Your voice is needed! BABYWEARING RESEARCH SURVEY IS LAUNCHED!Apr 02, 2022
I was recently asked, "Why are you researching the language of babywearing, and what is the point of creating a dictionary?" The more we can understand about the language we use to encourage caregivers to utilize babywearing as a part of their toolkit, the better we will be able to serve a broader population.
Over the last two years, UBC & I (CBWS) have been steadily working toward a research project, "Wear All the Babies": Learning and Sharing the Language of Babywearing," that would get funding – not as clear cut or swift as I imagined! Lol –duh, I know. We've held a few events to expand our understanding and have a reference for the current language, terms, and hashtags used in the babywearing community.
We held an online virtual event in November 2020: "Building Community through Babywearing Research: What is the language of babywearing?"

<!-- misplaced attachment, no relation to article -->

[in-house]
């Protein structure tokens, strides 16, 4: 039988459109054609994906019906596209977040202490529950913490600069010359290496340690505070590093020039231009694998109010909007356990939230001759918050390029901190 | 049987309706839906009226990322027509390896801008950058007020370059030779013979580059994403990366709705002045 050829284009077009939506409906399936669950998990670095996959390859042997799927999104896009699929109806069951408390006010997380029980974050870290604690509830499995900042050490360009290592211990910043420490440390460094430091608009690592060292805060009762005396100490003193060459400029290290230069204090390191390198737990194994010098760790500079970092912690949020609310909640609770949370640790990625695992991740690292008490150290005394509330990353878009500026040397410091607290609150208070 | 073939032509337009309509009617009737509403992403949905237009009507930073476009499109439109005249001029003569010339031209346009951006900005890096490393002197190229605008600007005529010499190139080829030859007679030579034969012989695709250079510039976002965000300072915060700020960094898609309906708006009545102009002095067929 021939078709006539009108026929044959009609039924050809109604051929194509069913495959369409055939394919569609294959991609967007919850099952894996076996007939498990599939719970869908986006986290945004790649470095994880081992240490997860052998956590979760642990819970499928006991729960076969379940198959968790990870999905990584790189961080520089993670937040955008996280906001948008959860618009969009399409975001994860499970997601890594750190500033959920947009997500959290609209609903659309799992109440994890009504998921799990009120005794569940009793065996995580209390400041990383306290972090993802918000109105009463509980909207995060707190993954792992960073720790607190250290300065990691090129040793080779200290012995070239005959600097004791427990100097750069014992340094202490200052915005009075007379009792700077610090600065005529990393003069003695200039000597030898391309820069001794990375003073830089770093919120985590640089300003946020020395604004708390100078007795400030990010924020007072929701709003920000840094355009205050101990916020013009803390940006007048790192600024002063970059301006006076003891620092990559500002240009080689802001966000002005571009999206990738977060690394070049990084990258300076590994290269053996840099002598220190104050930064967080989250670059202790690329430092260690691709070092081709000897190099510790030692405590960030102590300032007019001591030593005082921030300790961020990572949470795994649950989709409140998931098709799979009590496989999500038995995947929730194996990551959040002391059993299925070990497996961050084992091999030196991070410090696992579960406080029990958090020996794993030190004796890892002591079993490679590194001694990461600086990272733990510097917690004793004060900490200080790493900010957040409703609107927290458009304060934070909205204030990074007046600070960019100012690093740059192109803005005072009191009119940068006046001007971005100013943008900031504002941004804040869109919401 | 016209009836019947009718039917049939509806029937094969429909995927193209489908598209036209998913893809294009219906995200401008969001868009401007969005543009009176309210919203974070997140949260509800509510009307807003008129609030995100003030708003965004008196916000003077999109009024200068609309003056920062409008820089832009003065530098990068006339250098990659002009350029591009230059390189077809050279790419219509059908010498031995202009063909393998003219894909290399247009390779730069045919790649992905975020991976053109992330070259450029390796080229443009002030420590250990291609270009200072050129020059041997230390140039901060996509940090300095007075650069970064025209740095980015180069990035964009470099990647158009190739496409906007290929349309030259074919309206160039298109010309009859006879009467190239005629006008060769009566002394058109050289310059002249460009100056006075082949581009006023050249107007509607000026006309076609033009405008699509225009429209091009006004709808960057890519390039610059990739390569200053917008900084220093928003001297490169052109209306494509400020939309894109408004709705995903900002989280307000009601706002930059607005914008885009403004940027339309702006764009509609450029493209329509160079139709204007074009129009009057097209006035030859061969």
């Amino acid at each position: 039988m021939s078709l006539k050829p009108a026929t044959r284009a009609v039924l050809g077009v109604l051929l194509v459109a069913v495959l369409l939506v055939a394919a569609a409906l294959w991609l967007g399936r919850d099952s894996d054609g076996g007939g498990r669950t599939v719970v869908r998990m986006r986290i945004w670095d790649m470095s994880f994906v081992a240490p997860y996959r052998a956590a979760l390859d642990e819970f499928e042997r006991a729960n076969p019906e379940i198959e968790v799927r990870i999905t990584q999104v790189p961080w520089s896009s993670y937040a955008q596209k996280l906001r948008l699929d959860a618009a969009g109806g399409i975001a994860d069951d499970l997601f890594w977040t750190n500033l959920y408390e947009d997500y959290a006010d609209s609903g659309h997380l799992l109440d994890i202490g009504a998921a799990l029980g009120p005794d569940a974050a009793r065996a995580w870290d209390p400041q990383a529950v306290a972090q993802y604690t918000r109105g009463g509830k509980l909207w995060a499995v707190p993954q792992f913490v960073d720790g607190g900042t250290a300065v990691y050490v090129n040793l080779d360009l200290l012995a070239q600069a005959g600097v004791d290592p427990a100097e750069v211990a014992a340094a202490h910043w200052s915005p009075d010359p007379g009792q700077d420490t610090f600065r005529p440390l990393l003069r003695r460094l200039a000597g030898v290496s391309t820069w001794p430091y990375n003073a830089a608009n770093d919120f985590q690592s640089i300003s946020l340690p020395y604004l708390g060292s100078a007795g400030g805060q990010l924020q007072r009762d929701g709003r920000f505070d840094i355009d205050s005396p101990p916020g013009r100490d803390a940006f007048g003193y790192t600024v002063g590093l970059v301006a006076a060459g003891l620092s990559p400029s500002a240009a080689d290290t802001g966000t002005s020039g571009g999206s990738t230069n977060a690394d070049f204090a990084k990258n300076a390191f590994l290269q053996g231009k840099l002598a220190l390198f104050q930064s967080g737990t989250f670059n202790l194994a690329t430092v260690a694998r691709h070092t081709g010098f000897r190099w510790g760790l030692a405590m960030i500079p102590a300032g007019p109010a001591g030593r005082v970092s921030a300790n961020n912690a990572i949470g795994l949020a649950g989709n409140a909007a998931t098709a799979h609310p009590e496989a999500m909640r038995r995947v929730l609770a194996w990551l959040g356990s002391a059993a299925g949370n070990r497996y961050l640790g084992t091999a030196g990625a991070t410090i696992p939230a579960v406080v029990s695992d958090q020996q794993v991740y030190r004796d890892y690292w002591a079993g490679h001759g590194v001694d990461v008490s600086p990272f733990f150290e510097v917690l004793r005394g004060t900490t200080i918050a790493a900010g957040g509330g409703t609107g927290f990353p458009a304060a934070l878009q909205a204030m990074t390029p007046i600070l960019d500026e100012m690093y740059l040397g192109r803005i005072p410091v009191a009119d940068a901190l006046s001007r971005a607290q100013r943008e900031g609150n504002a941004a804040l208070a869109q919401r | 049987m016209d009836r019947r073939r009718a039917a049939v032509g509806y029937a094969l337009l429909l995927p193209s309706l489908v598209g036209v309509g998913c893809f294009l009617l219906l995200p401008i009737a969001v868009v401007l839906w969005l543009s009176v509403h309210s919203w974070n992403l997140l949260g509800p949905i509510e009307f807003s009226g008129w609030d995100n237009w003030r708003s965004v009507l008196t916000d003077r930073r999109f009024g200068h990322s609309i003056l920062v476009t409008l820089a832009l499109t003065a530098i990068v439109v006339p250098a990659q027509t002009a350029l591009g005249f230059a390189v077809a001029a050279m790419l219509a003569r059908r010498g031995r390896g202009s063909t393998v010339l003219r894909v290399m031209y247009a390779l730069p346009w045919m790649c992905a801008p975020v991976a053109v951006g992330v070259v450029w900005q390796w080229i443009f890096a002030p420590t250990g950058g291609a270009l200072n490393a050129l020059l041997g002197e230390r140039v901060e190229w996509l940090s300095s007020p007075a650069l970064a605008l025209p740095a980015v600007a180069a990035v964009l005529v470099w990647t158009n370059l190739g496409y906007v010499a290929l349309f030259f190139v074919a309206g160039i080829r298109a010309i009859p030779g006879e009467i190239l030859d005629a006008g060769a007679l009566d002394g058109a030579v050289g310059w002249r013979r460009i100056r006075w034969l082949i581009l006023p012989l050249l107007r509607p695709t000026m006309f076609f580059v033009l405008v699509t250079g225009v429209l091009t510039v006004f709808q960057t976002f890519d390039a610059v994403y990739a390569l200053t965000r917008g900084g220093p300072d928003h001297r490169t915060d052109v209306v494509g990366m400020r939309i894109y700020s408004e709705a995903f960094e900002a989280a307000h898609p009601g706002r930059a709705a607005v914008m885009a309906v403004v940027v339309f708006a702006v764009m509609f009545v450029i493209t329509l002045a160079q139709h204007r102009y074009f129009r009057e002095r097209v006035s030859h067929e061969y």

We held an online presentation in September 2021: Babywearing & Social Media: "Who's posting, where are they posting, and what are they saying?"
Now, we are taking the first step in our "Wear All the Babies": Learning and Sharing the Language of Babywearing" research project. The first step is the online survey to collect our shared language and terms. Your voice is what makes the magic! I invite you to participate!
In the coming months, we will reach out to our graduates, and others, to dig deeper into how our lingo impacts our roles in babywearing education and consultation.
Adding your voice to the collective will help all people who work with babywearing education to make the education and promotion more universal and open up more opportunities - so more people can become aware and adopt the practice of babywearing.
The dictionary will be published and freely available online when we complete our research.
CBWS will use the dictionary in all our babywearing training courses to reduce the barrier of entry. The goal is that more people will be able to quickly get up to speed with the lingo related to our industry - try as we may to reduce lingo, plenty will always remain.
Christine Schreyer, and the team of researchers from UBC, continue to help me understand research protocols. Such as, it's common to get rejected and need to tweak your grant proposal. We needed to adapt our scope of research for this project, but in the end, we got a yes! That's a win, and when we complete this research, we will write a proposal to expand the dictionary's scope, which is extremely exciting!